32. Robert W. Fay, a chemical engineer who has been since 1964 a consultant and executive involved in the engineering and production of front-discharge self-transit concrete mixers, testified that the Willard construction would not have been obvious in 1954 to one skilled in the design of self-transit concrete mixers. Fay was in 1954 not involved in or familiar with the design of these vehicles, but his familiarity beginning in 1964 with vehicles designed in the mid-1950's and his participation in their design beginning at that time have made him familiar with the state of the art in 1955.
E. Secondary Considerations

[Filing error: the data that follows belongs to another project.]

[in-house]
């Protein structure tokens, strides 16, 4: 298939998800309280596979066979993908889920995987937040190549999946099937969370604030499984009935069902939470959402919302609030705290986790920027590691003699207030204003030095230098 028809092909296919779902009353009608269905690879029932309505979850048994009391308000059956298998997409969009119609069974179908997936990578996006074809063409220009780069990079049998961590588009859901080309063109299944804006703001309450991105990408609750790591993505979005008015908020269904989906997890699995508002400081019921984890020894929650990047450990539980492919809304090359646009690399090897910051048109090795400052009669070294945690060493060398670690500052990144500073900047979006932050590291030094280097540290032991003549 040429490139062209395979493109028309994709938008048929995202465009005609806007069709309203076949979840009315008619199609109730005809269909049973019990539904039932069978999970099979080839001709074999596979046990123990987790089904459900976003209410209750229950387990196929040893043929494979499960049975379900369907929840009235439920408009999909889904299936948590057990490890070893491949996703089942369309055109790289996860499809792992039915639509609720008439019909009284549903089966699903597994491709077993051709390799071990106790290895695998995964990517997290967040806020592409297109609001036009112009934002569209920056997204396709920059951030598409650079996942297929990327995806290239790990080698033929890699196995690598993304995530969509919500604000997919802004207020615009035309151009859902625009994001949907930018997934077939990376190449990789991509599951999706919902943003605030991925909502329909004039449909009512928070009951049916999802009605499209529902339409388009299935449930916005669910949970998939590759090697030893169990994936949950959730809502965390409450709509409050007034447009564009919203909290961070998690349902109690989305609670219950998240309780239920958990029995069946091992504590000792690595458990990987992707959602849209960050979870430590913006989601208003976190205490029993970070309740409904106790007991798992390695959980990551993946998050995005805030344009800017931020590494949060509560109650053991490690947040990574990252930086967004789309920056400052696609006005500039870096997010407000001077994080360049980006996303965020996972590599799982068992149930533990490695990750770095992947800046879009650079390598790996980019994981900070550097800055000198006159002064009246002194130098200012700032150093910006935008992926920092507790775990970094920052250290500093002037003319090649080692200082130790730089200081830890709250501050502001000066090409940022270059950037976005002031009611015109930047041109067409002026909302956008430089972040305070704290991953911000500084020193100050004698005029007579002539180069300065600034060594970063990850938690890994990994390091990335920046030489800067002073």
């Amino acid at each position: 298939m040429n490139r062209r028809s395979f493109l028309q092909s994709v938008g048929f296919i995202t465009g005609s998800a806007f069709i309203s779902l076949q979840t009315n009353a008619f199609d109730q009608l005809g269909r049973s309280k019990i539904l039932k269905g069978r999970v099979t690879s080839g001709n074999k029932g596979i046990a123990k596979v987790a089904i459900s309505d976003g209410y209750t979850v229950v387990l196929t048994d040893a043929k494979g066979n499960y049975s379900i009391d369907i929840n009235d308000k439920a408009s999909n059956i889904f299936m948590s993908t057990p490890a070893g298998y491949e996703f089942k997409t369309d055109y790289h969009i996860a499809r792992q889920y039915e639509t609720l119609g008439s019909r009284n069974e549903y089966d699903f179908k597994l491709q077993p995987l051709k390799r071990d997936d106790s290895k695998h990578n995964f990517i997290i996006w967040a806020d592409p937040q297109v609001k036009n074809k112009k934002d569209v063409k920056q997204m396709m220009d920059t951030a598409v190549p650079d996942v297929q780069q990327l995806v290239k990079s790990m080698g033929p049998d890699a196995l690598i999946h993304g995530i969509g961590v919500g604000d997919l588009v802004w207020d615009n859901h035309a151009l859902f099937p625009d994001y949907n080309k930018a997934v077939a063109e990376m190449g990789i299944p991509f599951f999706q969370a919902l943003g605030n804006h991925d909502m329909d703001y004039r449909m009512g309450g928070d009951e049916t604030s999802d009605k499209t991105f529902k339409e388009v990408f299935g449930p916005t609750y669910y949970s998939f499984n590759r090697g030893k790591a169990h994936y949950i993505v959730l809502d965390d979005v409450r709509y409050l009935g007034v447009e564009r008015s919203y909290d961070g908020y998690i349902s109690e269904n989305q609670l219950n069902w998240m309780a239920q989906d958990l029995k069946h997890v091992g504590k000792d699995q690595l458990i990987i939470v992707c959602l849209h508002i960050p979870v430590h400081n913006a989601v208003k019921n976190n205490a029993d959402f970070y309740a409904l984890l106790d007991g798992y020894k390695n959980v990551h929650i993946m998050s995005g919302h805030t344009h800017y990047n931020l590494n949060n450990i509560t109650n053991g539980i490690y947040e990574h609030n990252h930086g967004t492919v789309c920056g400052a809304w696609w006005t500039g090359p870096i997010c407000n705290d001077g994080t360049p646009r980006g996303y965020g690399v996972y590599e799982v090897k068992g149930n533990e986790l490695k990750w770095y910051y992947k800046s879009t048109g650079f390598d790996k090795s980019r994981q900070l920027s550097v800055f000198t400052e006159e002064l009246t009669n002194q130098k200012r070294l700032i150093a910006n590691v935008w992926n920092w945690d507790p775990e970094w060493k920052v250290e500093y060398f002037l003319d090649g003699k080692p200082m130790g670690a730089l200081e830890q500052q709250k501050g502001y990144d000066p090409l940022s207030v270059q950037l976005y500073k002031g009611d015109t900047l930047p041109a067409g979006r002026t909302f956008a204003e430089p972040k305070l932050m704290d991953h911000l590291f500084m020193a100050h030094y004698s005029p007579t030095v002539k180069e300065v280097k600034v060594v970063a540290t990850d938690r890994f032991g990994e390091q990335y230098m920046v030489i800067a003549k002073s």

33. Since at least the early 1940's there had been a need to develop a self-transit concrete mixer which could deliver concrete more efficiently, quickly and safely than the vehicles which were in use at that time. Throughout the 1940's and early 1950's, the advancements in the art of designing self-transit mixers were few and halting, e. g., improvements to the mixing drums and chutes for discharging concrete, and the principal problems persevered. The front-discharge self-transit mixer disclosed by the Willard patent marked an extremely significant advance in solving these problems. Immediately after its invention in 1955 the Willard construction met with little commercial success. The plaintiff R. W. Sims made improvements on the construction disclosed in the Willard patent in the late 1950's and early 1960's and he organized a corporation which purchased a license under the Willard patent and manufactured front-discharge mixers. Eventually six companies, including every major mixer manufacturer except for the defendant and one other, took licenses under the Willard patent to make, use and sell front-discharge self-transit mixers. These front-discharge mixers, incorporating improvements made by licensees (including R. W. Sims) and others (including the defendant), have enjoyed considerable commercial success from the mid-1960's until the present due to both the advantages disclosed in the Willard construction and those effected by the improvements.